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Homeostasis by Mind Map: Homeostasis

1. General Concepts

1.1. Poikilotherms

1.2. Homeotherms

1.3. Positive feedback loops

1.4. Negative feedback loops

2. Definition: The regulation and control of an organism's internal conditions/environment so that it stays in stability and equilibrium in spite of external changes

3. Endocrine System

3.1. Pituitary Gland

3.1.1. Anterior Pituitary (Master gland that produces many hormones essential to the body) ACTH Stimulates the Adrenal Cortex FSH Stimulates ovarian follicle development in females and spermatogenesis in males LH Stimulates corpus luteum development in females and testosterone development in males TSH/TRH Stimulates thyroid to release hromones

3.1.2. Posterior Pituitary (Lesser master gland that secretes some hormones and also acts as a storage sac for these hormones) Oxytocin Stimulates various contractions such as lactation in mammary glands ADH (Vasopressin) Increases water and ion retention rates in kidney

3.2. Adrenal Glands

3.2.1. Adrenal Cortex (releases long term coping agents) Mineralcorticoids e.g. Aldosterone that manages directly sodium absorption and indirectly water reabsorption Regulates water and ion balance Glucocorticoids Manages immune system and metabolic processes e.g. cortisone

3.2.2. Adrenal Medulla (releases short term coping agents Norepinphrine Performs similar function as to epinphrine Epinphrine Evokes "Fight or Flight" response in the sympathetic nervous system. Heightens breathing, heart rates etc.

3.3. Thyroid Glands

3.3.1. Parathyroid Glands Calcitonin Regulates calcium levels in blood PTH Regulates calcium levels in blood

3.3.2. Thyroxine (T3) Controls rate of Metabolism

3.3.3. Triiodothyronine (T4) Controls rate of Metabolism

3.4. Pancreas

3.4.1. Islets of Langerhans Alpha Cells Glucagon Beta Cells Insulin

3.5. Hypothalamus

3.5.1. Detects changes in the body and signals the pituitary glands to release various hormones

3.5.2. GnRH (LnRH) Stimulates release of FSH and LH in anterior pituitary

3.6. Female Reproductive System

3.6.1. Menstrual Cycle Process Corpus Luteum Produces Progesterone and Estrogen Developed by LH stimulation Eventually becomes Corpus Albicans

3.7. Male Reproductive System

3.7.1. Spermatogenesis Process

3.8. Disorders

3.8.1. Goiter Inflammation of thyroid glands caused by lack of Iodine and overstimulation of glands TSH

3.8.2. Addison's Disease A disorder of the adrenal glands that causes low levels of hormone production

3.8.3. Diabetes Diabetes Mellitus Low Insulin results in excess carbohydrates not being stored and is passed into urine Diabetes Insipidus Water retention rate is extremely reduced which results in constant need for urination due to damage of the glomerulus

3.8.4. Bright's Disease (Nephritis) Inflammation and subsequent destruction/impairment of glomerulus function

3.9. Action Mechanisms of Hormones

3.9.1. Protein Hormones These polar molecules are received outside the cell membrane by a receptor protein

3.9.2. Lipid Hormones These non-polar molecules are received inside the cell membrane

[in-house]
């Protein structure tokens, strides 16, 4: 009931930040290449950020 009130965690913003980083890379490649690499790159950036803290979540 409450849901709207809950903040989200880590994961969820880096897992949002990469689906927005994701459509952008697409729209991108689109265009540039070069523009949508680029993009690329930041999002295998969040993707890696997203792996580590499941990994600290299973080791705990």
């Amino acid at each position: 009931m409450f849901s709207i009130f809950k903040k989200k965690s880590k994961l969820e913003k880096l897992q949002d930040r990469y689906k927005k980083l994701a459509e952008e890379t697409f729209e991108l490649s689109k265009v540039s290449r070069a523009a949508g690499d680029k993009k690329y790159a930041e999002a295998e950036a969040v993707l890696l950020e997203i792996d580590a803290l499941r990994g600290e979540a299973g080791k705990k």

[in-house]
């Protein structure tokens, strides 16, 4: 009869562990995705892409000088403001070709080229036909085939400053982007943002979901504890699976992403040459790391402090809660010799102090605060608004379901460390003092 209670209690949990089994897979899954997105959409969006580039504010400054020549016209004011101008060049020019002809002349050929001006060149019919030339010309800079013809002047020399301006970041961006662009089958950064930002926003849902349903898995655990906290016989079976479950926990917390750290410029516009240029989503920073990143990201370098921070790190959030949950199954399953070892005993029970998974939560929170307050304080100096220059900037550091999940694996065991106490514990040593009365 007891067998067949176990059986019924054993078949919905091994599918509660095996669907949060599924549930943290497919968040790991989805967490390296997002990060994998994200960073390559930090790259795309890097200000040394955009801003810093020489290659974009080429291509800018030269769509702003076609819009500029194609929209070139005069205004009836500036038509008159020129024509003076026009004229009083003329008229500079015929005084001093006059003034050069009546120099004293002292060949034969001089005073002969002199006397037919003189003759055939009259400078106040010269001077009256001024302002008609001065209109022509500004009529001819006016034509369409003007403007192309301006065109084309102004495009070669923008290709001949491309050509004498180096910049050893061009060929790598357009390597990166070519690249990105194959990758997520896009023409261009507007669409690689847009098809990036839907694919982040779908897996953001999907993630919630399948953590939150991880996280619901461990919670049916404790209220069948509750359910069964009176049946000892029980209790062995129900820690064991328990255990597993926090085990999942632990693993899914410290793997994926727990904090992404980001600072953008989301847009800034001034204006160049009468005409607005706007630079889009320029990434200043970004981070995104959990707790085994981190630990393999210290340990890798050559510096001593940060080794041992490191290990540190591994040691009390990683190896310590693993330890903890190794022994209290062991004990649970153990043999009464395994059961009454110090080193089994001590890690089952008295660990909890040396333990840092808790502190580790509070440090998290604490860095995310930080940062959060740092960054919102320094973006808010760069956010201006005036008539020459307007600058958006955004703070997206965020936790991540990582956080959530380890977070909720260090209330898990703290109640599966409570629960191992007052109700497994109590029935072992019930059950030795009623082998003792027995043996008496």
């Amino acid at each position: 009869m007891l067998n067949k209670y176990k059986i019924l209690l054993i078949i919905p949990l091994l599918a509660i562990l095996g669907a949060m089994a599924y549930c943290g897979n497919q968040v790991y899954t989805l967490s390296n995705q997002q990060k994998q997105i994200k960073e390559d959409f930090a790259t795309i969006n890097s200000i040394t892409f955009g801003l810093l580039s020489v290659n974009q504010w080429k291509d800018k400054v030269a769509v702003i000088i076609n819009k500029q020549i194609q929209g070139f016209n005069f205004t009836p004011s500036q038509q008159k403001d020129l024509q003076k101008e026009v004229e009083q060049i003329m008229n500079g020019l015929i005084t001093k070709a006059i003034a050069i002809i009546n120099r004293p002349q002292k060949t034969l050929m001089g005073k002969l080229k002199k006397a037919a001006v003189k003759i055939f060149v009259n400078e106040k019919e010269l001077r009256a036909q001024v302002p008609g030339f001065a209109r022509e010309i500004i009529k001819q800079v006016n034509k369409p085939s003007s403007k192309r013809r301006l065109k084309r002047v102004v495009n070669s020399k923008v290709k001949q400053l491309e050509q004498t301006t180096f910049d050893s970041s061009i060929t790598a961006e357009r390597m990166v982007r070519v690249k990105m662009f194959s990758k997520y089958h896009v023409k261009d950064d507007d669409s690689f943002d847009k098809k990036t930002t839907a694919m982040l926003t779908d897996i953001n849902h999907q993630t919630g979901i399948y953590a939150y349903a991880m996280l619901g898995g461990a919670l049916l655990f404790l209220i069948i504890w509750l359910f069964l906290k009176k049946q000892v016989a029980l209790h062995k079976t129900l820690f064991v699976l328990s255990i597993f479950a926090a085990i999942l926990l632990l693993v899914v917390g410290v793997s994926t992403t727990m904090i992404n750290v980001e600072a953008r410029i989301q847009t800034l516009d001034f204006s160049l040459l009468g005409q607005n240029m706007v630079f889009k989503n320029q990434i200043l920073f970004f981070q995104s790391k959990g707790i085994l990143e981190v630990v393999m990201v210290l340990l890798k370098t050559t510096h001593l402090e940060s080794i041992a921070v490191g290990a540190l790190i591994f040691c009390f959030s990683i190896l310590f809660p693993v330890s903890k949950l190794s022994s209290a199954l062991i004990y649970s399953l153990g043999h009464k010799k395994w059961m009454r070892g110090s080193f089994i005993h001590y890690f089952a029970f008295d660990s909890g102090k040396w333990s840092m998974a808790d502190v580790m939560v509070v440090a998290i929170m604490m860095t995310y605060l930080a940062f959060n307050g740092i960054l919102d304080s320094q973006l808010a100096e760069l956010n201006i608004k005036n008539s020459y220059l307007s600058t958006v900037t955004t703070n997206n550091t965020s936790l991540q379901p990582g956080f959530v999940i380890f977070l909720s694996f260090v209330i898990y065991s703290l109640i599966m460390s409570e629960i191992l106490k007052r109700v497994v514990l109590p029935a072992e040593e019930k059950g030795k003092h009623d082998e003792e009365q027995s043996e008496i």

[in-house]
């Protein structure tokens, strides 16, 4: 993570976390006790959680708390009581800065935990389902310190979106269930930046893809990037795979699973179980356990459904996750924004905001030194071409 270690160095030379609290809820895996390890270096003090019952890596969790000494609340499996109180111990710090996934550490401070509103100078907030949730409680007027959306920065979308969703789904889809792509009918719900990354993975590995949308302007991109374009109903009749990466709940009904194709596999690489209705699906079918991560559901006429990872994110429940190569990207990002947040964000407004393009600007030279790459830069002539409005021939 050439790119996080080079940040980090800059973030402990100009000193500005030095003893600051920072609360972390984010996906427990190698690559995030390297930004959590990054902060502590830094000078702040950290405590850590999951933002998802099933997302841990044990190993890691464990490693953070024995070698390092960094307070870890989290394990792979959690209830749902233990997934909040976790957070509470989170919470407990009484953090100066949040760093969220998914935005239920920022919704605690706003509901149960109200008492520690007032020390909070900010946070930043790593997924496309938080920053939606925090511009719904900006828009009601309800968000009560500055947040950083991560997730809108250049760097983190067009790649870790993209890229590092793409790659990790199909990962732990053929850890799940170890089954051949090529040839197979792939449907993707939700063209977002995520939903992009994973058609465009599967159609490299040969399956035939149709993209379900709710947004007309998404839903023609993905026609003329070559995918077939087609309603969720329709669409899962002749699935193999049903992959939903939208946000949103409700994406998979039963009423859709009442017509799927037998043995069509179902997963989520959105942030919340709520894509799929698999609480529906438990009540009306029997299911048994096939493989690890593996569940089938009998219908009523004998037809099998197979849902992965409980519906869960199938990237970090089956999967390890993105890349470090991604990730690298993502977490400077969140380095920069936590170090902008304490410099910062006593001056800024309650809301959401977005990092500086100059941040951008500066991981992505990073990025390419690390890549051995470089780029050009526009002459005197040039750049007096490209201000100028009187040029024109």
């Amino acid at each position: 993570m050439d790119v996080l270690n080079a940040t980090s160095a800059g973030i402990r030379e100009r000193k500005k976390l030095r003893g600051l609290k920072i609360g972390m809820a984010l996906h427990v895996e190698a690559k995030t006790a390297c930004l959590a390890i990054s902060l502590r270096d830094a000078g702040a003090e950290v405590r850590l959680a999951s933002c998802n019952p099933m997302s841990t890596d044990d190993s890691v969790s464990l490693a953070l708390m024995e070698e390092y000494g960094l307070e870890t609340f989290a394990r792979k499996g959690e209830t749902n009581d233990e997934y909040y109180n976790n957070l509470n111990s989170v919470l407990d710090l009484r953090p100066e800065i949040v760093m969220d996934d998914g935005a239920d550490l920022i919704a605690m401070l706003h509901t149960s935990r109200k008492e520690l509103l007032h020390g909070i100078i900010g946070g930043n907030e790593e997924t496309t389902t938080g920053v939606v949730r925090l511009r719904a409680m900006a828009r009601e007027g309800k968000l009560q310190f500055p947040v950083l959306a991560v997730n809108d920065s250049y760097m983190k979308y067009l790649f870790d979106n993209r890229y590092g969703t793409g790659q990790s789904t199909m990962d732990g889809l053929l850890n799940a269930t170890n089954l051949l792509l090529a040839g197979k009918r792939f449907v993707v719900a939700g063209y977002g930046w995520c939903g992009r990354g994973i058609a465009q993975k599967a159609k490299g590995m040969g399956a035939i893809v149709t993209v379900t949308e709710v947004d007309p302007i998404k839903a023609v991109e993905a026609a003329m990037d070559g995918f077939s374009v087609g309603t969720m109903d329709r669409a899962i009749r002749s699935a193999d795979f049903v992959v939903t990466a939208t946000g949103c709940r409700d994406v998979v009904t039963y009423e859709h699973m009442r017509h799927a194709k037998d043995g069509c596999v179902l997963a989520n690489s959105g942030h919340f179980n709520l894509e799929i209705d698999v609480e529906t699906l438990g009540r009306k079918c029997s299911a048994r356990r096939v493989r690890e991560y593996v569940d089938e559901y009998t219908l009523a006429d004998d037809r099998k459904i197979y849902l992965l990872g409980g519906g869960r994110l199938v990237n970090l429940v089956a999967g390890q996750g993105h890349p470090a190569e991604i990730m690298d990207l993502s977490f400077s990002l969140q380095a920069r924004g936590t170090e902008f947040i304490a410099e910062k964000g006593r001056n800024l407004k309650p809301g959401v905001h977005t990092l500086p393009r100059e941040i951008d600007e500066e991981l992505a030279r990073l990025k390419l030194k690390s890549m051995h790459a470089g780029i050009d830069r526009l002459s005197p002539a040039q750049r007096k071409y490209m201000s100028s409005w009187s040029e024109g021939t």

3.9.3. Cyclic AMP Key intermediate in enzyme activation

4. Nervous System

4.1. Central Nervous System

4.1.1. Brain Hosts many of the conscious functions of the body such as thought and memory and autonomic functions such as heart rate and breathing in the medulla oblongata

4.1.2. Spinal Cord Hosts many autonomic functions of the body such as quick reflex arcs and acts as a transmitter/relayer of nerve pulses to the brain

4.2. Peripheral Nervous System

4.3. Nerve Impulses

4.3.1. Saltatory Conduction Myelin Sheaths insulates the nerve so that the pulse conducts to the next node of ranvier Nodes of Ranvier Spaces myelin sheaths and provides the succesive destinations for the saltatory pulses

4.3.2. Summation The combination of the electrical pulses of many nerves. Occurs when axons overlap

4.3.3. Method of Functionality Resting Potential -70mV Potassium ions are inside the nerve while sodium ions are outside. Ion gates are closed Stimulus Opens sodium gates to allow Na+ ions to flow into the nerve Threshold Potential -55mV The threshold of all or nothing action. If the stimulus does not reach this threshold, there will be no action Depolarization +50mV A large surge of sodium ions into the nerve causes the potential to become positive and initiates the electrical pulse. Sodium gates begin to close slowly during this Repolarization The potassium ions inside the nerve flow out into the ECF and restores the concentration gradient. Undershoot Potential Excessive K+ moves out of the nerve and can overshoot the potential to - 85 mV

4.4. Neuron

4.4.1. Sensory/Motor Neuron Axon Conveys electrical pulses down to the dendrites of other neurons Dendrite Receives nerve impulses Soma Cell body that hosts organelles Myelin Sheaths Present in saltatory conduction sites to insulate the axon

4.4.2. Synapses Vesicles Holds neurotransmitters in axon end Neurotransmitters Various chemicals (ex. acetylcholine) that lock on to the enzymes of the next neuron to continue the nerve signal by initiating another stimulus

4.5. General Systems

4.5.1. Sympathetic nervous system The stress response nervous circuit of the body that prepares the body for stressful situations through the release of hormones such as epinphrine

4.5.2. Parasympathetic nervous system The "brake" to the sympathetic system, this manages many of the functions that restore the body to its original state by undergoing digestion, excretion etc.

5. Exocrine System

5.1. Kidneys

5.1.1. Parts of a Kidney Cortex Medulla Medullic Pyramids Nephron Afferent Arteriole Efferent Arteriole Glomerulus Bowman's Capsule Proximal Tubule Descending Loop of Henle Ascending Loop of Henle Distal Tubule Collecting Duct Pelvis Collects urine and brings it to the bladder by emptying into ureters

5.2. Bladder

5.2.1. Stores urine for expulsion from body